The lexicon has been compiled from personal observations, descriptions in Persian and other sources, and from old paintings, drawings, and photographs.

    (Ḡolām-Ḥosayn Yūsofī)

  • CLOTHING xxviii. Concordance of clothing terms among ethnic groups in modern Persia

    This concordance has been compiled from xiii-xxvi, above.



    Large tracts of central Persia and the adjacent arid plateaus of Afghanistan lie under cloudless skies for most of the year, which contributes to typical “conti­nental” climatic conditions.

    (Eckart Ehlers)


    See ŠABDAR.



    See DALQAK.


  • COAL

    Ordinary Per­sians claimed that, as they could not burn coal in their water pipes, they had no need of it. Only Europeans living in Tehran and Tabrīz used coal for heating; they collected it from the surface in bas­kets.

    (Willem Floor)





    a chemical element that imparts a blue color to glass and glazes and to certain pigments.

    (Elisabeth West FitzHugh and Willem M. Floor)


    eponymous founder of the Chobanid dynasty and the leading Mongol amir of the late Il-khanid period.

    (Charles Melville)




  • COCK

    the male of the subfamily Phasianinae (pheasants), usually having a long, often tectiform tail with fourteen to thirty-two feathers.

    (James R. Russell, Mahmoud Omidsalar)





    the fruit of the palm Cocos nucifera L., which grows in the East Indies, as well as in most other humid tropical regions.

    (Hūšang Aʿlam)


    It is likely that substitution ciphers were used by early Persian states, for nearly identical versions were still in use in Qajar Persia. During the reigns of Fatḥ-ʿAlī Shah and Moḥammad Shah (1834-48) the minister Abu’l-Qāsem Qāʾemmaqām devised a number of letter-substitution codes for communicating with different princes and viziers.

    (C. Edmund Bosworth)


    a manuscript of eighty-two paper leaves, measuring approximately 20 x 14 cm, preserved in the Biblioteca Nazionale of the cathe­dral of San Marco in Venice and comprising princi­pally vocabularies and texts of the Northwest Middle Turkic language of the Cumans, or Komans, recorded in Latin script.

    (D. N. MacKenzie)


    forty-three Avestan and Pahlavi codices acquired by Rasmus Kristian Rask (1787-1832) in Bombay, India, and Niels Ludvig Westergaard (1815-1878) in Persia, all originally de­posited in the library of the University of Copenhagen but later transferred to the Royal Library.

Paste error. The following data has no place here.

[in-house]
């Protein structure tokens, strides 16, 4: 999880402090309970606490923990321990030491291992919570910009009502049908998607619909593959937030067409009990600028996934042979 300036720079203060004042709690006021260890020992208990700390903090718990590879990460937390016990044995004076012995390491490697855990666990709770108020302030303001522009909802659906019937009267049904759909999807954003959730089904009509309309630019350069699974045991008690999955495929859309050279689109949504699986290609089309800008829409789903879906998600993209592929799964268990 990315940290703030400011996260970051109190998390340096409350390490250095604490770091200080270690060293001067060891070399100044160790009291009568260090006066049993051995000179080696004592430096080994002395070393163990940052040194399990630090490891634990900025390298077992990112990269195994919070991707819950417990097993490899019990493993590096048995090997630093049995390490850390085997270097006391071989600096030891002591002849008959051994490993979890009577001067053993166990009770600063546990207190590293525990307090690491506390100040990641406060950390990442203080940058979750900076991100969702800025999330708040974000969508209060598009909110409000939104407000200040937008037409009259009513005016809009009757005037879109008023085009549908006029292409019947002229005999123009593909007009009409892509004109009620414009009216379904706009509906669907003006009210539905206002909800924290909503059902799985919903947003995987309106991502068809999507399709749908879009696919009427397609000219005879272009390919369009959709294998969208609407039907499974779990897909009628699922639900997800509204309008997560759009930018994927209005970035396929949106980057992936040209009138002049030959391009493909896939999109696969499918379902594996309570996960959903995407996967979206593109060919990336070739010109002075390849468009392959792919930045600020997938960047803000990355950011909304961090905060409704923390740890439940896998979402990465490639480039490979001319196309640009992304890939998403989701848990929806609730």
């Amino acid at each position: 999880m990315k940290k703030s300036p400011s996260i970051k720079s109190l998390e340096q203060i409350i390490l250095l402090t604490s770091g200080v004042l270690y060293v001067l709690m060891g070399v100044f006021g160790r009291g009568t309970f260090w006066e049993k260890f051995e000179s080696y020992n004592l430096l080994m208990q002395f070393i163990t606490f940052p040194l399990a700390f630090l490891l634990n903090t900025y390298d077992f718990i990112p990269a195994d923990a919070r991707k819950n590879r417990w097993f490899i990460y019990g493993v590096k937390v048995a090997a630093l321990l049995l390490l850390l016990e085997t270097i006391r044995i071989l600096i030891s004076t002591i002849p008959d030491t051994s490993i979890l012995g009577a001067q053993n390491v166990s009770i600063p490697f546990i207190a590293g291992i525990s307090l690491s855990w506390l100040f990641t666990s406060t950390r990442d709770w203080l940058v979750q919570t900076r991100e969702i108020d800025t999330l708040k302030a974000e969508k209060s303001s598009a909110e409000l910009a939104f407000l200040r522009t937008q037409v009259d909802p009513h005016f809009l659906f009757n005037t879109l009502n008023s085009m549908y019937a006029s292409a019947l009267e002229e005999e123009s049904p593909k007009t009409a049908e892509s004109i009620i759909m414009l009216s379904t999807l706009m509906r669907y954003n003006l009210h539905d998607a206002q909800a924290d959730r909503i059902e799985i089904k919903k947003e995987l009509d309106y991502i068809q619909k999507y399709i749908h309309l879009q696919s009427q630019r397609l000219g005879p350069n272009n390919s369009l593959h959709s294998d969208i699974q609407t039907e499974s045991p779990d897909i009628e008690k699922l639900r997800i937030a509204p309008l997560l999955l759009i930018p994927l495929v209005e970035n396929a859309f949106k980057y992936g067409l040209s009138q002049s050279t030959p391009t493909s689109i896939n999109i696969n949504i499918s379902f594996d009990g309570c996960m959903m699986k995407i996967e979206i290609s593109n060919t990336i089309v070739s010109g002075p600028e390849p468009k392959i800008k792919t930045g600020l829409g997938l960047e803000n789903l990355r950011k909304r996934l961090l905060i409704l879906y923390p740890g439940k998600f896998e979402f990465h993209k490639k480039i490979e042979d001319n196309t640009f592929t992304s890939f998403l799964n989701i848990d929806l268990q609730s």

(Jes P. Asmussen)





    a drink made by steeping in boiling water the dried, roasted, and ground berries of the coffee tree (Coffea arabica).

    (ʿAlī Āl-e Dāwūd)


    a shop and meeting place where coffee is prepared and served.

    (ʿAlī Āl-e Dawūd)





    Čoḡā Bonut is important because it has provided evidence of the earliest stages of settled agricultural life in Ḵuzestān. It is a small mound; in its truncated and artificially rounded state it has a diameter of about 50 m and rises just over 5 m above the surrounding plain.

    (Abbas Alizadeh)


    Čoḡā Mīš was occupied continuously, except for one or two presumably short breaks, from approximately the late 6th millennium to the late 4th millennium b.c.e. and must have played a key role in the cultural and social development of the region.

    (Helene J. Kantor)


    prehistoric site on the Dehlorān (Deh Luran) plain, dating back to the 8th millennium BCE. Excavation of a step trench in 1969 uncovered six archeological phases representing some 1,500 years of occupation, but there remain older deposits as yet unexcavated.

    (Frank Hole)


    or Chogha Zanbil, a city founded by the Elamite king Untaš Napiriša (ca. 1275-40 B.C.E.) about 40 km southeast of Susa at a strategic point on a main road leading to the highlands. After his death it remained a place of religious pilgrimage and a burial ground until about 1000 B.C.E.

    (Elizabeth Carter)


    See BEET.



    (also čoḡor, čogūr, more commonly called sāz in former Soviet Azerbaijan), is the typical pyriform lute of the ʿāšeq, the professional minstrel of Azerbaijan.

    (Jean During)


    During the reign of Fatḥ-ʿAlī Shah (1797-1834) the first steps toward a modern currency were taken. At the Tabrīz and Isfahan mints well-executed silver and gold coins were struck along with the normal, less carefully minted products, with full, even pressure and reeded edges similar to those found on contemporary British Indian coins.

    (Stephen Album, Michael L. Bates, Willem Floor )